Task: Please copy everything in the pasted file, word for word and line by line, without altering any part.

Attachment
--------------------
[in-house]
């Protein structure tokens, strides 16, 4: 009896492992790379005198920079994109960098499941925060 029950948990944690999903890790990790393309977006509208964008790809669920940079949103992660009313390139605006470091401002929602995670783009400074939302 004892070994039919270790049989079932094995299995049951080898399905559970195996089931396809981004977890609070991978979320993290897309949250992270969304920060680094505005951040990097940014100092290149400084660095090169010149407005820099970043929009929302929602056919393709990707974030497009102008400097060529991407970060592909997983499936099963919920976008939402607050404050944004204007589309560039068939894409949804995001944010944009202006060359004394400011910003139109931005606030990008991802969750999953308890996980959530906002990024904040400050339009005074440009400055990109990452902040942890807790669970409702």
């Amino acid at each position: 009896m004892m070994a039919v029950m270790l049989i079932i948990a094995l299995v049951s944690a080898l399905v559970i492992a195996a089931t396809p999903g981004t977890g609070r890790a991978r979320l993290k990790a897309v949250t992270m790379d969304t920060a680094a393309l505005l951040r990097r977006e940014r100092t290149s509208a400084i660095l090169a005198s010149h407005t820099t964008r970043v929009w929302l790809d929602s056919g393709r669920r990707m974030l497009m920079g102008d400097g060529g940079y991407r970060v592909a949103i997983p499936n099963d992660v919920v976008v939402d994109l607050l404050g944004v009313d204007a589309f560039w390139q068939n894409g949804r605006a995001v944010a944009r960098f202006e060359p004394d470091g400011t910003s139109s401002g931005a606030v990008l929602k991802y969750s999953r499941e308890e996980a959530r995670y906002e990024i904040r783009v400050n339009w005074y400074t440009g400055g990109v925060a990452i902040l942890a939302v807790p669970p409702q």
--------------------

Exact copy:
[in-house]
């Protein structure tokens, strides 16, 4: 009896492992790379005198920079994109960098499941925060 029950948990944690999903890790990790393309977006509208964008790809669920940079949103992660009313390139605006470091401002929602995670783009400074939302 004892070994039919270790049989079932094995299995049951080898399905559970195996089931396809981004977890609070991978979320993290897309949250992270969304920060680094505005951040990097940014100092290149400084660095090169010149407005820099970043929009929302929602056919393709990707974030497009102008400097060529991407970060592909997983499936099963919920976008939402607050404050944004204007589309560039068939894409949804995001944010944009202006060359004394400011910003139109931005606030990008991802969750999953308890996980959530906002990024904040400050339009005074440009400055990109990452902040942890807790669970409702």
């Amino acid at each position: 009896m004892m070994a039919v029950m270790l049989i079932i948990a094995l299995v049951s944690a080898l399905v559970i492992a195996a089931t396809p999903g981004t977890g609070r890790a991978r979320l993290k990790a897309v949250t992270m790379d969304t920060a680094a393309l505005l951040r990097r977006e940014r100092t290149s509208a400084i660095l090169a005198s010149h407005t820099t964008r970043v929009w929302l790809d929602s056919g393709r669920r990707m974030l497009m920079g102008d400097g060529g940079y991407r970060v592909a949103i997983p499936n099963d992660v919920v976008v939402d994109l607050l404050g944004v009313d204007a589309f560039w390139q068939n894409g949804r605006a995001v944010a944009r960098f202006e060359p004394d470091g400011t910003s139109s401002g931005a606030v990008l929602k991802y969750s999953r499941e308890e996980a959530r995670y906002e990024i904040r783009v400050n339009w005074y400074t440009g400055g990109v925060a990452i902040l942890a939302v807790p669970p409702q």